The established impression of a women in the French society includes household responsibilities such as housekeeping, farm animals, harvesting crops, child rearing and upbringing and preparing meals. During the initiation of the industrial revolution in France, there was a drastic change in women’s role to being domestic helpers, washerwomen and factory workers. By 1944, the role of women became more prominent in France by acquiring the rights to vote. In 1960s, the woman gained the right to work without getting their husband’s consent and were able to open their own personal bank accounts.
Women’s status changed drastically from doing domestic duties to being involved in the French parliament and many more. Before the 19th century, between 1793 and 1794, 8000 women were estimated to have assisted in the army. In the 19th century, during 1874, France allowed the first trade union open to women. In 1895, women were qualified as administrators of public charity boards and by 1898 they were accepted as administrators of commercial boards and mutual aid societies. Few women were capable of holding public offices in 1930s. Léon Blum, the Prime Minister during 1936, included 3 women in the Popular Front government. By 1965, married women owned the rights to work independently without the husband’s consent. The president during 1974, nominated 9 women between 1974 and 1981 in his government and after the election of a socialist candidate in 1981, a French Politian, Yvette Roudy, passed the 1983 law against sexism.
Women’s economic empowerment is broadly recognized as one of the most effective means of catalyzing positive social transformation in favor of gender equality. Empowering women in a country would lead to a tremendous decrease in dependence rates, reduction in VAW (Violence Against Women), a raised household income which leads to increasing household purchasing power which contributes to an enhanced standard of living adding on the taxes that the government of the country collects. Investing in this empowerment also sets a direct path towards poverty eradication and inclusive economic growth. So, the empowering of women economically will surely lead to the country’s development.
The French President, Emmanuel Macron, has elected approximately same number of women candidates for the legislative assembly elections. Furthermore, alongside Bulgaria and Nicaragua, France ranks first in the world for the highest proportion of women in ministerial positions which is more than 52% according to UN women data. A wide range of international commitments support women’s economic empowerment including a series of International Labor Organization conventions on gender equality and many more. The UN women are working to promote women’s ability to secure decent jobs, influence institutions and accumulate assets.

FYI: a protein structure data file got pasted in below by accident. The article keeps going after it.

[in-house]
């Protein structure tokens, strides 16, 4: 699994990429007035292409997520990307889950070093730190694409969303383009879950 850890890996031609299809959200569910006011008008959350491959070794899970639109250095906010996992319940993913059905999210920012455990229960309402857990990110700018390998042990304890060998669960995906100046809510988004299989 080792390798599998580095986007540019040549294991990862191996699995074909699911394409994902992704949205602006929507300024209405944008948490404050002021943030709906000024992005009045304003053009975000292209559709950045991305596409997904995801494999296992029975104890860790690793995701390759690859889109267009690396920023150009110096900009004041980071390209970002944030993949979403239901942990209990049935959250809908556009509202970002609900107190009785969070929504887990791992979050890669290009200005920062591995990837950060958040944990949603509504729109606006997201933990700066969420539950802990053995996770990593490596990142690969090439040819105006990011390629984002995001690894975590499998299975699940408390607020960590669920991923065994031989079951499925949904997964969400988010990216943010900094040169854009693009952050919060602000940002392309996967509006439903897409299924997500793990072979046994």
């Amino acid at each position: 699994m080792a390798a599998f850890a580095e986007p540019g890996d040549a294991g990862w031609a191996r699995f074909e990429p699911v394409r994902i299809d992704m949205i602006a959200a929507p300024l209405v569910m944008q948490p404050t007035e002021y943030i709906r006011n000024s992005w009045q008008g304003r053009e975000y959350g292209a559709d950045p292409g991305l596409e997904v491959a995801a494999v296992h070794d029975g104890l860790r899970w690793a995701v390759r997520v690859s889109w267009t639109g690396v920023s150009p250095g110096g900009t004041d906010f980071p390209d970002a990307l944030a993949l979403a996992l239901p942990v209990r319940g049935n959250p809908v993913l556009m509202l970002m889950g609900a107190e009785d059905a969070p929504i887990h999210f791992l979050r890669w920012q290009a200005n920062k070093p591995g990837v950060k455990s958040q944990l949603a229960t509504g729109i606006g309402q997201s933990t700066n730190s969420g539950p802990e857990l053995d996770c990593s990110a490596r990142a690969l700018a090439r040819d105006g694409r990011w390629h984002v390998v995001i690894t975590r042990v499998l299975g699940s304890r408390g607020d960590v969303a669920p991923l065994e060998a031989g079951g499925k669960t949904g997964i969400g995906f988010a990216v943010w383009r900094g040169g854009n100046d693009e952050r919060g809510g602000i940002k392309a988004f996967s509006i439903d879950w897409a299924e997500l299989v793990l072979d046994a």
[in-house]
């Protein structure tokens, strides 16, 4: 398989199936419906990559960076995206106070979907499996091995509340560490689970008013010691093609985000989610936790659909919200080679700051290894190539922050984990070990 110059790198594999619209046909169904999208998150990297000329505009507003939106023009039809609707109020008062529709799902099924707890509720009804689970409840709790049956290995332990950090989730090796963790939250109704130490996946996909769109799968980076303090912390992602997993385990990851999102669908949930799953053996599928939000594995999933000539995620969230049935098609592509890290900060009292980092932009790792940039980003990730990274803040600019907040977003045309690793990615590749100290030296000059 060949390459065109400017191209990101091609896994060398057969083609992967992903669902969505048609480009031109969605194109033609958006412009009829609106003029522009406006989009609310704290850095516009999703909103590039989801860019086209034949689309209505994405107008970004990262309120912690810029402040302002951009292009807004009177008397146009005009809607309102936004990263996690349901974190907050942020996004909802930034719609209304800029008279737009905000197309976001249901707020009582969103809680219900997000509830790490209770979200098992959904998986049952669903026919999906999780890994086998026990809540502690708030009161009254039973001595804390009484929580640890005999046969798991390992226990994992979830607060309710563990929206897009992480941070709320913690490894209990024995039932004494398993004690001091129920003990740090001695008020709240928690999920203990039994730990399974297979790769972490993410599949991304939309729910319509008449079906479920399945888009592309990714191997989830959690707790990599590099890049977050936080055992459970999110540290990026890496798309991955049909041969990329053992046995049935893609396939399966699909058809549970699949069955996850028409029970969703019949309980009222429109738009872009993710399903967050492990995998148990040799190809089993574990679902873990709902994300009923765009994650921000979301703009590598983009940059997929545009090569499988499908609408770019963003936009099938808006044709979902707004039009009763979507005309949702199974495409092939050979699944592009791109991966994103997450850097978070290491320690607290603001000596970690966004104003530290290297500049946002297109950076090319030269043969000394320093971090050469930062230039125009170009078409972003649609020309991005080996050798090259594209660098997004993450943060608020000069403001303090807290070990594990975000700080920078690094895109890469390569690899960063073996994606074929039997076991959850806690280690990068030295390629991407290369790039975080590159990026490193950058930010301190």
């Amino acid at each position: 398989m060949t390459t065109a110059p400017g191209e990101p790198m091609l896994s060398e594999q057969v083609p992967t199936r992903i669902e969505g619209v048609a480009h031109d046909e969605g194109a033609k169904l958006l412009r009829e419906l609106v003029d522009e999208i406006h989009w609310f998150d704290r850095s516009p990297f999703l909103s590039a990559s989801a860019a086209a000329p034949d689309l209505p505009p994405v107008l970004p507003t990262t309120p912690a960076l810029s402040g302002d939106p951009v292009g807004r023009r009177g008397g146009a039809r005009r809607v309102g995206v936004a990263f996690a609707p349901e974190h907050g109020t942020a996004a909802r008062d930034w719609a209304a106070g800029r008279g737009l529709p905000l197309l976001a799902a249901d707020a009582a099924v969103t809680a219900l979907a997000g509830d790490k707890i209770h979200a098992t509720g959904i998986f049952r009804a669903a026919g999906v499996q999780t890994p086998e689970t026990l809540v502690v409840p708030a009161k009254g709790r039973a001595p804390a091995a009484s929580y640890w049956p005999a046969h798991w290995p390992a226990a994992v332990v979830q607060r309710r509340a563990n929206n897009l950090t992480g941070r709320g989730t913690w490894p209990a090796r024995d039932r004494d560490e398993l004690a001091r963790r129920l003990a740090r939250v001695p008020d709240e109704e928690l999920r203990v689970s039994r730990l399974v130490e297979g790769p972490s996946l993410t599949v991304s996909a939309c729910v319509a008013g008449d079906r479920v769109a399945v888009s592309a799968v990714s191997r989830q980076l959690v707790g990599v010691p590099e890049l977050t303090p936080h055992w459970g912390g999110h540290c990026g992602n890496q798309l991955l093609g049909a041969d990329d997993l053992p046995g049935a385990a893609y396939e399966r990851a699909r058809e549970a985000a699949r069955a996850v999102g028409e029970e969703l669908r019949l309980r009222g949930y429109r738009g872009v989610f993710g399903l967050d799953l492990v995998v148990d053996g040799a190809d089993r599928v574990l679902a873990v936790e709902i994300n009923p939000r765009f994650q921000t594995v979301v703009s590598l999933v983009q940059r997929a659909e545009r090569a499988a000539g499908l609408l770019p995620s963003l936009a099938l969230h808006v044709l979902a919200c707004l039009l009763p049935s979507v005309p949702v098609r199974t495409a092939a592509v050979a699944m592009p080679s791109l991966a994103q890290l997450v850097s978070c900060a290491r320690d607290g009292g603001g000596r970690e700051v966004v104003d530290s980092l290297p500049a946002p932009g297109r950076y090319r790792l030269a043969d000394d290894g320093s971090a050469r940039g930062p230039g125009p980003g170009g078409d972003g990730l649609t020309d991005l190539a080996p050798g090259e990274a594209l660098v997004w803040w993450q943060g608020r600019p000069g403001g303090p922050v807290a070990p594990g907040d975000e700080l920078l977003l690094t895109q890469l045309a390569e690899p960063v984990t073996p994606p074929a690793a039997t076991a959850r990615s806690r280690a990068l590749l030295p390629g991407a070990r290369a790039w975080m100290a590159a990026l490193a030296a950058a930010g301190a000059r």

France is developing different strategies to empower women in the economy, employability and their leadership in various ways. France’s Gender and Development Strategy makes policy on women’s rights a central pillar. They set an aim for at least 50% projects financed to reduce the gender inequalities by 2017. Legislative measures have been taken to guarantee gender equality in politics and at work. The June 2000 gender equality act enhanced the female representation in politics.
France began an Interministerial Plan for Gender Equality in workplace were company boards had become more female, which increased by 5.7% from 2012 to 2014. The Executive Director of UN women welcomed the launch of UN Women National Committee in France which alongside other National Committees will aid to campaign and defend for gender equality and empowerment of women. The Chair of the UN Women National Committee in France, addressed that the first priority will be to communicate about UN Women National Committee in France and its territories. The Committee will raise awareness and support on gender equality for the French population. She also clarified that their Committee will defend issues related to human rights of women, such as participation and leadership women in social, political and economic spheres. Last but not least, the SDFE, Department of women’s rights and equality main aim is to make existing gender equality policies as efficient as possible including, women’s access to decision making in politics, economy and third sector. It is also involved in promoting women’s rights in France and it promotes equality between men and women in professional environment.